Monday, May 29, 2017

When is 0 Eggs > 2 Baskets

This past weekend, my eldest, Avery, was going to her best friend’s birthday party.  They have been besties since kindergarten and Avery was excited for the big day.  She then told me something I didn’t see coming.  She told me that she wanted to buy the gift for her friend herself.  Maybe it wouldn’t be a big deal in a lot of families, but my ten year old telling me that she wanted to buy her best friends birthday gift with her own money was a big deal in mine.  Over the weekend she wound up buying birthday gifts for her youngest sister's birthday and for her best friend.  She used her own dollars as well as a gift card she received over a year ago.  Avery has never been a spender, at least of her own money.  She has literally watched gift cards fade to zero worth because of her inability to part with them and I am quite sure her savings account is more robust than she can imagine.  The fact that she doesn't ever buy herself anything makes it as surprising as anything else that she chose to use her money on her friend and her sister.  It was surprising, but not unheard of.

It reminded me of a story from years ago.  It was a proud moment for yours truly.  It was Easter and Avery was three or four years old.  We were at church and there was an Easter egg hunt directly after the service.  The age groups were broken up and Avery wound up being among the older of the kids in her group hunting down their quarry.  A whistle sounded and Avery and the other children began filling their baskets.  At their age calling the eggs hidden would be a stretch.  Kids that were Avery’s age swooped in and within moments had full baskets.  Behind them was an army of empty basketed toddlers looking helplessly around the playground. 

Then the remarkable happened.  Avery began hiding her eggs and guiding the toddlers around the yard.  The little ones beamed as they finally found the plastic orbs.  When all was said and done, Avery’s basket was empty; her father’s heart was not.  On the way to the car I asked her about it and she explained that she had plenty at home.  That the little ones didn’t have a chance against the older kids and that some of them may not have candy at home.  I remember a stunned silence between my wife and me.  The silence was broken by my phone.  It was my brother calling to wish a Happy Easter and to describe his own proud papa moment.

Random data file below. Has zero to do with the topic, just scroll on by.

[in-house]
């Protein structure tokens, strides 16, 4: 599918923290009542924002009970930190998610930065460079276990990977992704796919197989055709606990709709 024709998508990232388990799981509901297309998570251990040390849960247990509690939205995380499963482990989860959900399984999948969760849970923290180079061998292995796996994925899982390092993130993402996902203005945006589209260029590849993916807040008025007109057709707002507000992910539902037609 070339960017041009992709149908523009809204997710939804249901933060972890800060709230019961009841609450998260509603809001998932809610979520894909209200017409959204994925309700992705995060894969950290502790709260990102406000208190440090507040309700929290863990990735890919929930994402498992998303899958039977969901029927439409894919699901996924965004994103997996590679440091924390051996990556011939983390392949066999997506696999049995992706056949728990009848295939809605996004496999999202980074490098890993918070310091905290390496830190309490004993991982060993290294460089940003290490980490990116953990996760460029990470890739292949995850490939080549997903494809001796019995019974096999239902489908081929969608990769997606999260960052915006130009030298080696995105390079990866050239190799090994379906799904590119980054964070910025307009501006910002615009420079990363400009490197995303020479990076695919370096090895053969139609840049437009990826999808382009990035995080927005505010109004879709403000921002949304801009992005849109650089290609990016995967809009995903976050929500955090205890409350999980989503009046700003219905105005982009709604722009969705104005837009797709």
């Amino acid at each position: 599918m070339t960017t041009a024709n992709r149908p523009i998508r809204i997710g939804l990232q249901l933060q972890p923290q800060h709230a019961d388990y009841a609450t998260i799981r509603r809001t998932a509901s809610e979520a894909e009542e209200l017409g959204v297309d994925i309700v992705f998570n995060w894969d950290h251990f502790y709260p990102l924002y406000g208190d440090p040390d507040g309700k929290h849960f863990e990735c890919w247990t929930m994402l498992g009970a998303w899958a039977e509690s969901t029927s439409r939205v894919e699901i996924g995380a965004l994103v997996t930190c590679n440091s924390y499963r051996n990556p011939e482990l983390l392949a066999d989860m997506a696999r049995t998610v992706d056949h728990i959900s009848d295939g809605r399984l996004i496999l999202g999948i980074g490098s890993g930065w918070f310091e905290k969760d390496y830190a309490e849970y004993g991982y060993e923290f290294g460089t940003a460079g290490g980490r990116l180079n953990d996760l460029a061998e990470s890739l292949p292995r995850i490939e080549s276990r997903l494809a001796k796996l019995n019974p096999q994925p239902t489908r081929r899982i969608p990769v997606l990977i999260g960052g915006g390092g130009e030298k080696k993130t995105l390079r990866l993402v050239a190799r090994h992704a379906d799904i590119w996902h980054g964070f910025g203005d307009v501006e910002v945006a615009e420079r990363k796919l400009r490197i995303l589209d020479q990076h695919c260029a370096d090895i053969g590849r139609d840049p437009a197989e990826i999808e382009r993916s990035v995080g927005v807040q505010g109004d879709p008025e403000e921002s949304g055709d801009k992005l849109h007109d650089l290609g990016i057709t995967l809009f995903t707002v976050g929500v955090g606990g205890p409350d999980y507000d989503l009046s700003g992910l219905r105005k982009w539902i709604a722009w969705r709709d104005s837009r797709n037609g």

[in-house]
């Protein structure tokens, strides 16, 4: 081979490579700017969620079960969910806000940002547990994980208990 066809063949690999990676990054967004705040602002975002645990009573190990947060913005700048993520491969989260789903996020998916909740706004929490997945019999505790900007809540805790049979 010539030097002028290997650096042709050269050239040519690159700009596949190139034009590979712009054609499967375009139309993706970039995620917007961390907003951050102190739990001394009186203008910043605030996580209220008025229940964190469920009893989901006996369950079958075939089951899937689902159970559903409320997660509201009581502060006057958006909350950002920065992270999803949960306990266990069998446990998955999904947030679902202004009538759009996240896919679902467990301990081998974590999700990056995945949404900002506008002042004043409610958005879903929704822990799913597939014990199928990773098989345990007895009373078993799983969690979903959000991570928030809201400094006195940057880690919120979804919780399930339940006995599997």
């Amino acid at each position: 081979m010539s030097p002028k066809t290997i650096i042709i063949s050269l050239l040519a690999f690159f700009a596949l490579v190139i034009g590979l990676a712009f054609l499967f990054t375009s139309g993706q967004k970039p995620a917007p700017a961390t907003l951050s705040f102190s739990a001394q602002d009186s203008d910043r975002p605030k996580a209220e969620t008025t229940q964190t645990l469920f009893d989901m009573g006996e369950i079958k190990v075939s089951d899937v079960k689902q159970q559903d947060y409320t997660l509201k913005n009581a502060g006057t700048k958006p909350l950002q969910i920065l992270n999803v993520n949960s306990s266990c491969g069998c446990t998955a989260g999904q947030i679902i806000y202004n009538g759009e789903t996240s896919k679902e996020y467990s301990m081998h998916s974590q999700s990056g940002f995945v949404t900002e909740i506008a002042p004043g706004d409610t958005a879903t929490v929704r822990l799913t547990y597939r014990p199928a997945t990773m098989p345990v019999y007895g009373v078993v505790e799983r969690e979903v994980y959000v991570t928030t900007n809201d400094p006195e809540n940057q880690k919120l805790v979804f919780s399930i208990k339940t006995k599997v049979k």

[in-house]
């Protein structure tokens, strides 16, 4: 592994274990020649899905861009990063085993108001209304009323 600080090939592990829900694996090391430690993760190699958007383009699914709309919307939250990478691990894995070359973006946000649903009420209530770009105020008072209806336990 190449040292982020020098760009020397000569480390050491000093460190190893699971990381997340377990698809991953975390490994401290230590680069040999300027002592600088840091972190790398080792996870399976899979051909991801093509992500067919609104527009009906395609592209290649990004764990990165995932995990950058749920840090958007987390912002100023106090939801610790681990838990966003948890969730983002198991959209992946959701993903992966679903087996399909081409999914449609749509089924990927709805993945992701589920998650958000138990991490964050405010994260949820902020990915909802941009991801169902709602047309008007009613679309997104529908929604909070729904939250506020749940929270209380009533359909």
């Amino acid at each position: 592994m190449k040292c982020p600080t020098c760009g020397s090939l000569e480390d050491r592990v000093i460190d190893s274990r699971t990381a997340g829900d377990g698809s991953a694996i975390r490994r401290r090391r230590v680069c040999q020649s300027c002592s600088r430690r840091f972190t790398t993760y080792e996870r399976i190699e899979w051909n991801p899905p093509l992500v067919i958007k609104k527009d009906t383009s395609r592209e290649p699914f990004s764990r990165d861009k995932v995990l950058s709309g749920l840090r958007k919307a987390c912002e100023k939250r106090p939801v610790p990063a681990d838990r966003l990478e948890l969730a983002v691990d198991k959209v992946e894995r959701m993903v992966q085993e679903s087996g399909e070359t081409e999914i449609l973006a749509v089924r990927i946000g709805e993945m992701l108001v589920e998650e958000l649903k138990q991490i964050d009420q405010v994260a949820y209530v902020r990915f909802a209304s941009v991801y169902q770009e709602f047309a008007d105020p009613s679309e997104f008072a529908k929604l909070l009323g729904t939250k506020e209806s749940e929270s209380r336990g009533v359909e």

NOTE:  My niece and nephew are wonderful children and their actions on that particular Easter are not a reflection of the young people they have grown to be.  Clearly their actions are the fault of their father and absolutely no one else. 

Anyway, my phone rang and my brother was on the other end.  We exchanged “Hoppy Easters” and told each other about our proud papa experiences.  I started by telling Steve about Avery and her emptying her basket for other children.  I told him about how happy she was doing it, without a hesitation during or regret later.  I told him how proud I was of her. 

The other end of the line went silent. 

“Steve?” I asked.

He took a moment and said, “I was much prouder of my kids before this phone call”.   

He said that he had brought his kids to an Easter egg hunt.  They had traditional plastic type eggs filled with candy but they were also giving away a few full Easter baskets.  Ryan and Olivia are athletic kids and apparently the prospect of getting a full basket of candy appealed to them much more than small plastic eggs.  The way my brother described their effort was akin to the way someone would describe the doors of Wal-Mart opening on Black Friday.  He described the rugged elbowy running style of his kids.  He then let me know that his children had claimed two of the three Easter baskets.